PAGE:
Last week the Egyptians overthrew their government, again. Or, last week the Egyptian military overthrew the government, again. The U.S. government is resisting calls to identify it as a coup because that would jeopardize Washington's (largely military) aid to Egypt. That aid, to the tune of about $30 billion since 1978, helped fund the military that backed/was the government of Anwar Sadat and then Hosni Mubarak, before deposing Mubarak and then his successor, the democratically-elected Mohammed Morsi.
Egypt's first free elections came a couple of months after the 2011 Tahrir revolution, a March referendum on constitutional amendments that set the timetable for parliamentary and eventually presidential elections. The referendum's opponents worried that campaigns would be won by established political powers, such as the Muslim Brotherhood or the former ruling party, who would then ensure the survival of a strong presidency under their control. Fourteen million people voted in favor of the referendum—77 percent of voters, albeit with a turnout of just 41 percent.
Egypt's high court dissolved the parliament's Islamist-dominated constituent assembly, which was working on a new constitution, in April 2012. But the different parties—and the military—came to an agreement as to how to empanel a new constituent assembly a few months later, ahead of Morsi's own election.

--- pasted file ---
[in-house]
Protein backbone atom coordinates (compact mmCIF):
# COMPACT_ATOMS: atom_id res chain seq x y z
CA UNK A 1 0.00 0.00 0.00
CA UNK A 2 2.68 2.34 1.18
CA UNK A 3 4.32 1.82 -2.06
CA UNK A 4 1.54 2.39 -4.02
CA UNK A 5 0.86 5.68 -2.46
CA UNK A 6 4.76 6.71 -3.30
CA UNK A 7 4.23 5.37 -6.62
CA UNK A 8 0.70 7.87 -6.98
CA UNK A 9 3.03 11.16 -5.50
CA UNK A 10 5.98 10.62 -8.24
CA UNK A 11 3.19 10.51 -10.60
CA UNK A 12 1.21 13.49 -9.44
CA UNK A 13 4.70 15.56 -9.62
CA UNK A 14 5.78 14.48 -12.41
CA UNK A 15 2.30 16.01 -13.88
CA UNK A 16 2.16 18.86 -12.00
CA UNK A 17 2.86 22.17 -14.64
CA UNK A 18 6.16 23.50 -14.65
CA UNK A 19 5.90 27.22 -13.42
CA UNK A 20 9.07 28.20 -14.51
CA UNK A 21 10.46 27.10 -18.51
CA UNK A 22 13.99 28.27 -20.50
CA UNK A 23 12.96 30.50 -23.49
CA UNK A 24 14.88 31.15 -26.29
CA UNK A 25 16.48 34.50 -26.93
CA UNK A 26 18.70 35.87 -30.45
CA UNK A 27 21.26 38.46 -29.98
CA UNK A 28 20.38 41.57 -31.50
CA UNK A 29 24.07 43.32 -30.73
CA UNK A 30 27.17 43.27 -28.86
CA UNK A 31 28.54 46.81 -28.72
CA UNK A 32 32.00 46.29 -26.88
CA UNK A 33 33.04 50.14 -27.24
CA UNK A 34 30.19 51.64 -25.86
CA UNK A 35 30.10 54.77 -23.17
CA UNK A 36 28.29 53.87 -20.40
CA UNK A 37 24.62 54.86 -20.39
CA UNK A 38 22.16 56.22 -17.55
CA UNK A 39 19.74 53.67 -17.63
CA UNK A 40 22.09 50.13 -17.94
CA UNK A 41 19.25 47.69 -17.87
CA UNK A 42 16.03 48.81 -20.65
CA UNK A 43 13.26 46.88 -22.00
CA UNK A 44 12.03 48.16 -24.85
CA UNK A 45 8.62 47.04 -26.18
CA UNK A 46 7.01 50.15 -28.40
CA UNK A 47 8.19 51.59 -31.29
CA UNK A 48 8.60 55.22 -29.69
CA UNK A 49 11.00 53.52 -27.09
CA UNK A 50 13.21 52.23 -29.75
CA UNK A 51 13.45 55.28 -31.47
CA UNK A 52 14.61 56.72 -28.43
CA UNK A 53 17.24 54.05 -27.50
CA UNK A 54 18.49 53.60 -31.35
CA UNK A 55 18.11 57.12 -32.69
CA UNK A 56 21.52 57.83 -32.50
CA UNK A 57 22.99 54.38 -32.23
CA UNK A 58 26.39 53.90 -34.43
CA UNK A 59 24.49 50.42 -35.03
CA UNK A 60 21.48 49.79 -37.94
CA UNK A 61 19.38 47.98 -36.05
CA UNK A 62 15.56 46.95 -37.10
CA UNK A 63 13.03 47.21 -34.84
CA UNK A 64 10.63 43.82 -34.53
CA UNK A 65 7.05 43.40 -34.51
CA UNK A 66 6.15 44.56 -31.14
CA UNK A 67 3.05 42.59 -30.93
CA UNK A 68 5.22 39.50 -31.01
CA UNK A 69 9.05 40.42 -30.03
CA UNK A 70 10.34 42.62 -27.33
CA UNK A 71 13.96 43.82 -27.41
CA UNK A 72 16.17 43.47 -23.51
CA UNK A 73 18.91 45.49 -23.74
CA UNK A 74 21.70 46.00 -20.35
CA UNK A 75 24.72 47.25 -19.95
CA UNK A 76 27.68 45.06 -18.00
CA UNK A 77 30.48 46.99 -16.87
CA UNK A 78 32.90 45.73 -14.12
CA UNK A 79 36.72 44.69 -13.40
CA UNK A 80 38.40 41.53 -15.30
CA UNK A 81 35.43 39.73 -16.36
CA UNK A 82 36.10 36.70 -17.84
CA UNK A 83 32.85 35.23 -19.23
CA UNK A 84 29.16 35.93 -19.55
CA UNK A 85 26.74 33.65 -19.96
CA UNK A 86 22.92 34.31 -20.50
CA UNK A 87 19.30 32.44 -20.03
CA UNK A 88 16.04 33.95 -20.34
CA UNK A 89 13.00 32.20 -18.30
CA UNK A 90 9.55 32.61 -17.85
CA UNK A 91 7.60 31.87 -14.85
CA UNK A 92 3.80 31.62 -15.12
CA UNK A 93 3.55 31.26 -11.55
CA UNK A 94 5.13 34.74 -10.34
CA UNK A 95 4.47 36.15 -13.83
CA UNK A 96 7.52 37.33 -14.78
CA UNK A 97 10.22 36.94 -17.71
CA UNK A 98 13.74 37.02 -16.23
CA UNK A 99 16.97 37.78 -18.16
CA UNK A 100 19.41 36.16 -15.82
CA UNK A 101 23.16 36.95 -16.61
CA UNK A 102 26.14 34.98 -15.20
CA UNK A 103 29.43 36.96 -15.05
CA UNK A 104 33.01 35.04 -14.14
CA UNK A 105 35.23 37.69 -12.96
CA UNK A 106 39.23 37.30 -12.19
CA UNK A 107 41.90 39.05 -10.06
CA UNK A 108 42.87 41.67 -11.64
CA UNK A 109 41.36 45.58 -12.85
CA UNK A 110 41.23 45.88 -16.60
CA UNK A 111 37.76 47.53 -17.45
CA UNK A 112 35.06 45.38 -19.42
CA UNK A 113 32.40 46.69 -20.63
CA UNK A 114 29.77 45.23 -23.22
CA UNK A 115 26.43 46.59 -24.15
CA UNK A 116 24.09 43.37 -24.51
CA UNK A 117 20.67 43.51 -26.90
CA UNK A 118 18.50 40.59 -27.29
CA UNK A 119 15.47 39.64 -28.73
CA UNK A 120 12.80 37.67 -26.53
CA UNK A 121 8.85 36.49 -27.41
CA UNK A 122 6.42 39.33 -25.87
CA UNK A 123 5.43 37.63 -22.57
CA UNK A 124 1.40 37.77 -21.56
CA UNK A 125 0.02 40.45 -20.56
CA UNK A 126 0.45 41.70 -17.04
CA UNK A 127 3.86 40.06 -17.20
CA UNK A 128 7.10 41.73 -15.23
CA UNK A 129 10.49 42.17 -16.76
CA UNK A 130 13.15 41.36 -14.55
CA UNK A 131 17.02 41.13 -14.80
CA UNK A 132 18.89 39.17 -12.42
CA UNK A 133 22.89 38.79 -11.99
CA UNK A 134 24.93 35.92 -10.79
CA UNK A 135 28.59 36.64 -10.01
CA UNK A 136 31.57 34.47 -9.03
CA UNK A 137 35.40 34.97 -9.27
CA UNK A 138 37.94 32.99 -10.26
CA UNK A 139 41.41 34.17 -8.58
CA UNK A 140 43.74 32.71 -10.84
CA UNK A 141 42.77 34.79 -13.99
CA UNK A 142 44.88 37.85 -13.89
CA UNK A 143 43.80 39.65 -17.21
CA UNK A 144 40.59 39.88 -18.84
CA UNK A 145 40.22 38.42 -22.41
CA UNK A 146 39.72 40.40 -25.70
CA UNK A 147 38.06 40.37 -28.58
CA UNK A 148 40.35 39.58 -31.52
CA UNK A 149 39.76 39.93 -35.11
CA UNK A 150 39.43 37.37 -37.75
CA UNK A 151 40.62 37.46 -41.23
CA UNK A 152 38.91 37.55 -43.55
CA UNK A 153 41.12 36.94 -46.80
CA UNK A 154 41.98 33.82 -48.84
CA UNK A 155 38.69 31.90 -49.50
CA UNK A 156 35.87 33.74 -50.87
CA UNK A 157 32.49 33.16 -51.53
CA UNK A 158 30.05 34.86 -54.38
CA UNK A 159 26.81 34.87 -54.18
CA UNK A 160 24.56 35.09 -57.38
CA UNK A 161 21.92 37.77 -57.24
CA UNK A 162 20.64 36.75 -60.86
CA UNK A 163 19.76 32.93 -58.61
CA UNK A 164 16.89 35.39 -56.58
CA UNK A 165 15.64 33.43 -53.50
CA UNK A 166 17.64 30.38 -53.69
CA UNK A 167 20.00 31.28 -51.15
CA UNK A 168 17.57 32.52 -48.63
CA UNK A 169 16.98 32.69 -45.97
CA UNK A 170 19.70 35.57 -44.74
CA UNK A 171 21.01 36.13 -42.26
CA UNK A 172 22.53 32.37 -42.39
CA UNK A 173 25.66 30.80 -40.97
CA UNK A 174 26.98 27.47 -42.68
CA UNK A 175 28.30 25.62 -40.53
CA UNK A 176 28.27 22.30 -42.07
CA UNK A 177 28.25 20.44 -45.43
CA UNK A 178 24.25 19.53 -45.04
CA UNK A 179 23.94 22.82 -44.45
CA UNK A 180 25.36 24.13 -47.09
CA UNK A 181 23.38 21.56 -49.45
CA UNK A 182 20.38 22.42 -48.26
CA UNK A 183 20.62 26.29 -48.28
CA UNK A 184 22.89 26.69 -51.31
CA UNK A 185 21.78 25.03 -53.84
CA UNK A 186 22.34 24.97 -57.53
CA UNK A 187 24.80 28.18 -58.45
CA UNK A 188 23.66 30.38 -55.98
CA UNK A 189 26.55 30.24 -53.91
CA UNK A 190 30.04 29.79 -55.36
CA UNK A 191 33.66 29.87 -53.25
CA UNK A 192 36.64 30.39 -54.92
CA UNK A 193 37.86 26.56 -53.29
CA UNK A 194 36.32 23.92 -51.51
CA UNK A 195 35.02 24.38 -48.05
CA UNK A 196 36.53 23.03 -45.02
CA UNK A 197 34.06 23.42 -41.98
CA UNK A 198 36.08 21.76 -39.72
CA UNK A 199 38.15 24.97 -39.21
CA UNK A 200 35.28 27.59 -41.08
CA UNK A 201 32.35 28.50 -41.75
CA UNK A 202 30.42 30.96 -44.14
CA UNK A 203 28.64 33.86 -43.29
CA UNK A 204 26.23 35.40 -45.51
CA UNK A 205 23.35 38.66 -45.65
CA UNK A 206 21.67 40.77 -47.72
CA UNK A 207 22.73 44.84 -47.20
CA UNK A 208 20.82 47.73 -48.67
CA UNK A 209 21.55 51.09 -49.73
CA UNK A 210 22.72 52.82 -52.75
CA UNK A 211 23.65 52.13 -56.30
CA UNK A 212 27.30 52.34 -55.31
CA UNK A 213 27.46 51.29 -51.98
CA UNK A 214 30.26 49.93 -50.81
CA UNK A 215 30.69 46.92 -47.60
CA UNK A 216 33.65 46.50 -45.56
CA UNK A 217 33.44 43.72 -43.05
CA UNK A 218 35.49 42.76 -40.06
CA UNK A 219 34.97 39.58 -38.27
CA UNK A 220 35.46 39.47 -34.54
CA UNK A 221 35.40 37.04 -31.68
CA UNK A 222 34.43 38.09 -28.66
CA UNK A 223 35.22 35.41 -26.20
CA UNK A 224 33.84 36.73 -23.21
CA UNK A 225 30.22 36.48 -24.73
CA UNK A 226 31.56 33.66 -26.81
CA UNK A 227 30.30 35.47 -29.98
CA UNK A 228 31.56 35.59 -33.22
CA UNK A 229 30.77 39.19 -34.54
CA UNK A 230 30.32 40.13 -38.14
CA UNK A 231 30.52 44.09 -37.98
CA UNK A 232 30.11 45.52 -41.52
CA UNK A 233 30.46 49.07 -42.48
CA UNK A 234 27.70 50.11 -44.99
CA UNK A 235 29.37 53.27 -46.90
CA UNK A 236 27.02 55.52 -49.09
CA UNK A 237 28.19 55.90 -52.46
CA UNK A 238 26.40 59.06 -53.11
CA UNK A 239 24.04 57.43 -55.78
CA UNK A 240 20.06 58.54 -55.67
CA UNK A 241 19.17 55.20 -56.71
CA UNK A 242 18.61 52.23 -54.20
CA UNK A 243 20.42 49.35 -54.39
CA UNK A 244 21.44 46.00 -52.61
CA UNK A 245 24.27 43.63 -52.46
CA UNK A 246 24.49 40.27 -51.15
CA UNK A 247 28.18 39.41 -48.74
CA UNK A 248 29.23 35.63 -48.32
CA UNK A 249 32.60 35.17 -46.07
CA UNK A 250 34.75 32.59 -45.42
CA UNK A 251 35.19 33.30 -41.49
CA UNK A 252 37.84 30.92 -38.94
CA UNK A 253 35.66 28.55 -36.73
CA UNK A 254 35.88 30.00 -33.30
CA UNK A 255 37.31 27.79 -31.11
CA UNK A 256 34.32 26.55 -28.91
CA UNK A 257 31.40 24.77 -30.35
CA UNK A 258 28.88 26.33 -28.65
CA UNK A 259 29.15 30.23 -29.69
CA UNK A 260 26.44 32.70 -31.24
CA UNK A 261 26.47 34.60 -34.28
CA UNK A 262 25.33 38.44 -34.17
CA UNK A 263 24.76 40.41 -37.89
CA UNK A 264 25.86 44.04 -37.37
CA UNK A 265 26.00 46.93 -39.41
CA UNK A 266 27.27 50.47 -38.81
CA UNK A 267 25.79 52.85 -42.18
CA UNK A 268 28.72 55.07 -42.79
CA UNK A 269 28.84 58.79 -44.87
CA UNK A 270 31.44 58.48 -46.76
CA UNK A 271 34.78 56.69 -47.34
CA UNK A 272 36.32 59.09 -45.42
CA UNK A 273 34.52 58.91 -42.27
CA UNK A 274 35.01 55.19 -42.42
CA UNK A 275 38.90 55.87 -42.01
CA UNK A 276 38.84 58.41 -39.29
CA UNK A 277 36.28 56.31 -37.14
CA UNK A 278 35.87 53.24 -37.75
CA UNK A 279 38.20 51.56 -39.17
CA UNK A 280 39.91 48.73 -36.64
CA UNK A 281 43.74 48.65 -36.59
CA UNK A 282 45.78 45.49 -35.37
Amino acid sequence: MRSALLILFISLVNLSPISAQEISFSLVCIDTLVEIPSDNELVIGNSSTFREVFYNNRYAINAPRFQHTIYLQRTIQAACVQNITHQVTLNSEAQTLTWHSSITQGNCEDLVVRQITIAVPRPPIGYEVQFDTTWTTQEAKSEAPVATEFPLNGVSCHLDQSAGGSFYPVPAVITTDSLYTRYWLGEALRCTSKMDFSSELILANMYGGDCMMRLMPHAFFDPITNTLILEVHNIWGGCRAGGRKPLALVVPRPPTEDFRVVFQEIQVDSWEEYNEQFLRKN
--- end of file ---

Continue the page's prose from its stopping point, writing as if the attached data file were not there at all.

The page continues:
Morsi was voted in in two rounds of ballots, defeating a Mubarak-era prime minister by less than a million votes. Eventually, the constituent assembly produced a 236-article constitution that covered everything from government farmland to revenue sharing to "consumer rights." The article on "freedom of the press" guarantees it, with exceptions for "the requirements of national security" and "the private lives of citizens." (The government's explicit role in the economy wasn't new to the 2012 constitution. Similar sentiments were expressed in the 1971 constitution, which was in effect until Mubarak resigned.)
In theory, a constitution governs the relationship between the state and the people. Constitutions can be stocked with positive rights, in which the government promises to provide something, or negative rights, in which the government refrains from interfering. The Egyptian constitution somehow managed to turn even the rights of the press into a statement of obligation, requiring the media to "contribute to shaping and directing [public opinion] in accordance with the basic principles of the State and society."
When she was in Egypt last year, Justice Ruth Bader Ginsberg told Egyptians that while the U.S. Constitution contained "grand general ideas," she wouldn't look to it in drafting a constitution today because of its exclusion of so many groups at the beginning. Instead, she called South Africa's constitution a "really great piece of work" to learn from. Yet while the South African government boasts that its constitution "enjoys high acclaim internationally," the African National Congress's emerging de facto one-party rule is an obstacle to the country becoming a stable democracy. When the ANC ousted Thabo Mbeki as the party's president, effectively vetoing his attempt to seek a third term, the ANC itself had to become a check on power; a more robust opposition is necessary.